JULY

If you have summer squash in your garden, harvest when they grow to eight inches. Fertilize tomatoes and peppers lightly, and water the garden in the morning or later in the afternoon to prevent evaporation. Also, make sure to stake the taller plants to encourage growth and protect them from falling over during any summer storms. You can now begin sowing all your seeds for your fall garden: beets, carrots, collards, kale, radish, snap beans, turnips, and winter squash.

AUGUST

Continue to harvest your fruits and veggies every few days—this will promote production well into fall. This is a good time to begin canning. In fact, can everything you can! Let your tomatoes ripen on the vine. If any green tomatoes fall, store them in a paper bag with an apple to help them ripen. Keep planning for your fall garden and watch for pests and diseases. And don’t forget to share your harvest with friends, family, and neighbors! Backyard parties under summer skies are always better with fresh vegetables on the grill anyway.

It’s Not Too Late to Water!

December 25, 2012 by

Omaha’s thousands of trees are in danger. This summer’s unprecedented heat and drought have put even mature, established trees in peril. Trees cannot endure a period of extended drought without help. If trees are not rehydrated soon, they will not be able to survive the winter, let alone fight off insects and disease next year. If the Ash Borer reaches Omaha, our ash trees may be unable to take up the nutrients they need to fight the insects.

As early as August, many trees in Omaha began “shutting down” in an attempt to conserve water. When this happens, growth ceases and plants prematurely lose their leaves. Trees already have next year’s buds. The drought not only affected last year’s tree quality, but has the potential to significantly affect trees’ appearance this year. This drought is unprecedented to our generation. Most trees have not experienced summer conditions like this before.

There’s still time to save Omaha’s trees. It’s important that tree owners take the initiative to water trees. It’s a misconception that large trees have roots deep enough to get to underground water. The majority of feeder roots are actually in the top 12-16” of soil. Established trees (5 years and older) are best watered with soaker- or drip-irrigation hoses. A regular hose running at a trickle is much less effective, as the water often runs beyond the target zone and pools in unhelpful areas.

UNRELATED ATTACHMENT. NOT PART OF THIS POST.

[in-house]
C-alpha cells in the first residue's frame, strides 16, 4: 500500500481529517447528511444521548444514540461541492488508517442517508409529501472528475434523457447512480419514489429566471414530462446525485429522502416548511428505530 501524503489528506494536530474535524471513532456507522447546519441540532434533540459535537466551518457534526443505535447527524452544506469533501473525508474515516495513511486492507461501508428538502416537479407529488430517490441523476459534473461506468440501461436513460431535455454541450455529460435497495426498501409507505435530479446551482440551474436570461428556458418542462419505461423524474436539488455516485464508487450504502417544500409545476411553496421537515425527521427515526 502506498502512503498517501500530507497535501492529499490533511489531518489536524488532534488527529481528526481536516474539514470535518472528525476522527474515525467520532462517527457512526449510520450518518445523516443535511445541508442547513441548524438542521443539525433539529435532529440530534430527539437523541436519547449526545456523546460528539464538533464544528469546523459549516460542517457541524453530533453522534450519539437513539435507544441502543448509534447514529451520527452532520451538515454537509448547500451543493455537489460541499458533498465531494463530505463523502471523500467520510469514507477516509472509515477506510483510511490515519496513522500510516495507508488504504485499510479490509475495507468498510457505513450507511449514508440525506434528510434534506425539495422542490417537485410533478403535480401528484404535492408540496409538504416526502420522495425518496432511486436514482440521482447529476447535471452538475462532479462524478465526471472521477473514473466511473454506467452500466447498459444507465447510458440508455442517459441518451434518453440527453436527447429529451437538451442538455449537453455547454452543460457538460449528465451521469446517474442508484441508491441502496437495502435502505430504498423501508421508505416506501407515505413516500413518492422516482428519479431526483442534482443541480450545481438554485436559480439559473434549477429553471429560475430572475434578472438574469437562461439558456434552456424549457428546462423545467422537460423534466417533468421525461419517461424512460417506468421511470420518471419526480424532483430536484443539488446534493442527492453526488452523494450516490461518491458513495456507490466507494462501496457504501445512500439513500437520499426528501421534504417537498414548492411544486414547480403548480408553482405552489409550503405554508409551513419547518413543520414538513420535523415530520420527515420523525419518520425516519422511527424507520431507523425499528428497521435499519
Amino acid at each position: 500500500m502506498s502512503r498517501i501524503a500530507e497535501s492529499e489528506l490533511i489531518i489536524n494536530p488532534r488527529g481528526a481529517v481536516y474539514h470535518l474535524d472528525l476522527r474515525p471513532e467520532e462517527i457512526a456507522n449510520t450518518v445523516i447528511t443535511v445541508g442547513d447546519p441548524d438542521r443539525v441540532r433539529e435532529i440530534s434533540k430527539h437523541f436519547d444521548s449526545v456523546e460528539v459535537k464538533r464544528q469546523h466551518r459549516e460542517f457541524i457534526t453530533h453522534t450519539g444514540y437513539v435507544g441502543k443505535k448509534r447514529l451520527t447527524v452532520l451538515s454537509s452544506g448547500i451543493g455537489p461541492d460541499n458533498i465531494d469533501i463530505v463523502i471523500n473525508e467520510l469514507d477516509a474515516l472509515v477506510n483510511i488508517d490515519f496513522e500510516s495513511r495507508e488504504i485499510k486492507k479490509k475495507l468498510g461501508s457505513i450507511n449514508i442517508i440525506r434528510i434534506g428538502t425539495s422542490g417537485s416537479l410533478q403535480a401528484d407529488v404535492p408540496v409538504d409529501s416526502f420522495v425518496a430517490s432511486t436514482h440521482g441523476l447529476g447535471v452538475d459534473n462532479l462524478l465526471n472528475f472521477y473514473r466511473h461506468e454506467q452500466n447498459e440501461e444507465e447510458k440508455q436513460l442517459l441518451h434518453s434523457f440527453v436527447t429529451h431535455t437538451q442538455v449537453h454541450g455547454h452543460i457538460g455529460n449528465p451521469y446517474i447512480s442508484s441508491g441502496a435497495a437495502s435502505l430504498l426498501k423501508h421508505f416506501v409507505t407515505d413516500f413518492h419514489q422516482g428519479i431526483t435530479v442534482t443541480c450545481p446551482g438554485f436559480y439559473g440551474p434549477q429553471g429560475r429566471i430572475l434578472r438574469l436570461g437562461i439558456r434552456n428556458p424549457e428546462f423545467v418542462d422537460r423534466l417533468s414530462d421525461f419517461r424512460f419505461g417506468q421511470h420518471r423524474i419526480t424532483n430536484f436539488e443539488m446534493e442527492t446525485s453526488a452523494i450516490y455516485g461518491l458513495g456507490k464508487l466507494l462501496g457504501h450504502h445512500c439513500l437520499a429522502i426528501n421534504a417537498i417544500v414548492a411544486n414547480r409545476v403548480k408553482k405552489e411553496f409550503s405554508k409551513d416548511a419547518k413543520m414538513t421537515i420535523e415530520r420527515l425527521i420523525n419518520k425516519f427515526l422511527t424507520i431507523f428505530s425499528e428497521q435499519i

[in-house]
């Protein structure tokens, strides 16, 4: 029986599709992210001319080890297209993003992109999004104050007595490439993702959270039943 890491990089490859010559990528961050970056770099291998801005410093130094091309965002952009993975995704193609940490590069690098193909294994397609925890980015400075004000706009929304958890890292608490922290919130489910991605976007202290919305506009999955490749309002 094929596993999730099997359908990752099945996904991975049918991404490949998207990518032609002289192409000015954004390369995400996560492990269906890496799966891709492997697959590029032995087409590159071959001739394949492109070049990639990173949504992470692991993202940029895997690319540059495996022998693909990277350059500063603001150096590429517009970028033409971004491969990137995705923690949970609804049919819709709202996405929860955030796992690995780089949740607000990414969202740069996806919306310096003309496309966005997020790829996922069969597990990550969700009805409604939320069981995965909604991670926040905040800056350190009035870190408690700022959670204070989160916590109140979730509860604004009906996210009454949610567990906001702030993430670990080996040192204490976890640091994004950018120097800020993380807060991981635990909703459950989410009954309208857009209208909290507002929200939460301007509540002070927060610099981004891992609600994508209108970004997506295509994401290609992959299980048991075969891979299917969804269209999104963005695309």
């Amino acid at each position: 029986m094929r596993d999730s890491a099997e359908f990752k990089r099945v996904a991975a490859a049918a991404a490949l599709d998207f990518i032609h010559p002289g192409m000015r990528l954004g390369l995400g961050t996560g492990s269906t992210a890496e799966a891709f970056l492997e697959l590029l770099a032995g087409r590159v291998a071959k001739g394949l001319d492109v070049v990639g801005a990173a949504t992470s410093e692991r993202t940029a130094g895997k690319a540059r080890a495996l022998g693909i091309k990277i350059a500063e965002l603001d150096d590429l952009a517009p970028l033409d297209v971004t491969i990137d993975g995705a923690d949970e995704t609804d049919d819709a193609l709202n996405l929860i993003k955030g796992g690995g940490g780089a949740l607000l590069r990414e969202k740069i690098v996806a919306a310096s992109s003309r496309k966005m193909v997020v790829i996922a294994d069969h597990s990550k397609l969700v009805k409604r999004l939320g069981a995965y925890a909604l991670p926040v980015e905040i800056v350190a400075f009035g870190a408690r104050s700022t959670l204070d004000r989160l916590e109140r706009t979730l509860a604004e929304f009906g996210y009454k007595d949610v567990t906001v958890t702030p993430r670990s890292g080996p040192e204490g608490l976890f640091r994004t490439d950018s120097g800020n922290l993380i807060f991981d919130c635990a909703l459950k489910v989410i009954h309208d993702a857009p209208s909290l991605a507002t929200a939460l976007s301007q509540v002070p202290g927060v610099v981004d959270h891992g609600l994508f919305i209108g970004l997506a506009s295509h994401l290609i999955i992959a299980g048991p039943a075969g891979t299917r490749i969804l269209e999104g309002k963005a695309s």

Water should not be targeted against the trunk of the tree. Tree trunks can become subject to disease and insect problems if moisture is concentrated next to the trunk. A tree’s “root zone” actually spreads 2 to 3 times wider than the tree’s canopy. Water must be applied directly to this target area. Watering for short bursts can lead to additional drought damage. Shallow watering forces oxygen out of the soil and results in oxygen starvation of a tree’s roots. What our trees need now is consistent, deep watering.

Trees need 10 gallons of water for every inch of diameter of trunk, measured 2 feet up the trunk of the tree. For example, a 7-inch diameter tree requires 70 gallons of water in each section of the root system covered by the soaker hose or stationary sprinkler. A hose open at half pressures takes five minutes to produce 10 gallons of water. Therefore, each section of a 7-inch diameter tree’s root zone must be watered for 35 minutes. It may take several days of watering to cover the entire root zone.

If there’s no rainfall, trees should be watered once a week during the growing season, continuing on a regular basis until rain returns. The arrival of winter does not mean it’s time to stop watering. Winter drought can affect both evergreen and young hardwood trees. Water once or twice per month between October and March on warm days as long as the ground is not frozen.

The best time to water is at night between 9pm and 8am, as trees refill water reserves during the night hours. Watering at night allows for effective use of water with less loss from evaporation. This assures that more water moves into the soil and tree. The second-best time to water is late afternoon.

The best way of knowing if you’re getting water deep enough into the soil is to use a screwdriver. It should glide through the soil in the area you just watered to the depth of at least 8-10 inches with little or no resistance. Don’t be surprised if you hit concrete-like soil about 3-4 inches down. Water in shortened sessions until able to get water to penetrate. Don’t be surprised to find the soil almost repelling the water until sufficiently hydrated.

Younger trees require a similar approach for watering, but the root area is much less. A tree needs about one year per inch of trunk at planting time to establish a root system. It’s very easy to overwater the soil surrounding a newly installed tree. The root mass and a few inches beyond are critical areas during the tree’s establishment period. Every year, roots expand into the surrounding soil, creating a wider area to be hydrated in dry periods.

Here at Lanoha Nurseries, we are happy to answer questions and walk tree owners through the watering process. We care about all trees and want to ensure that Omaha’s trees stay safe and healthy.

Call to speak with a Lanoha professional at 402-289-4103 or stop in the Garden Center at 192nd and West Center Road.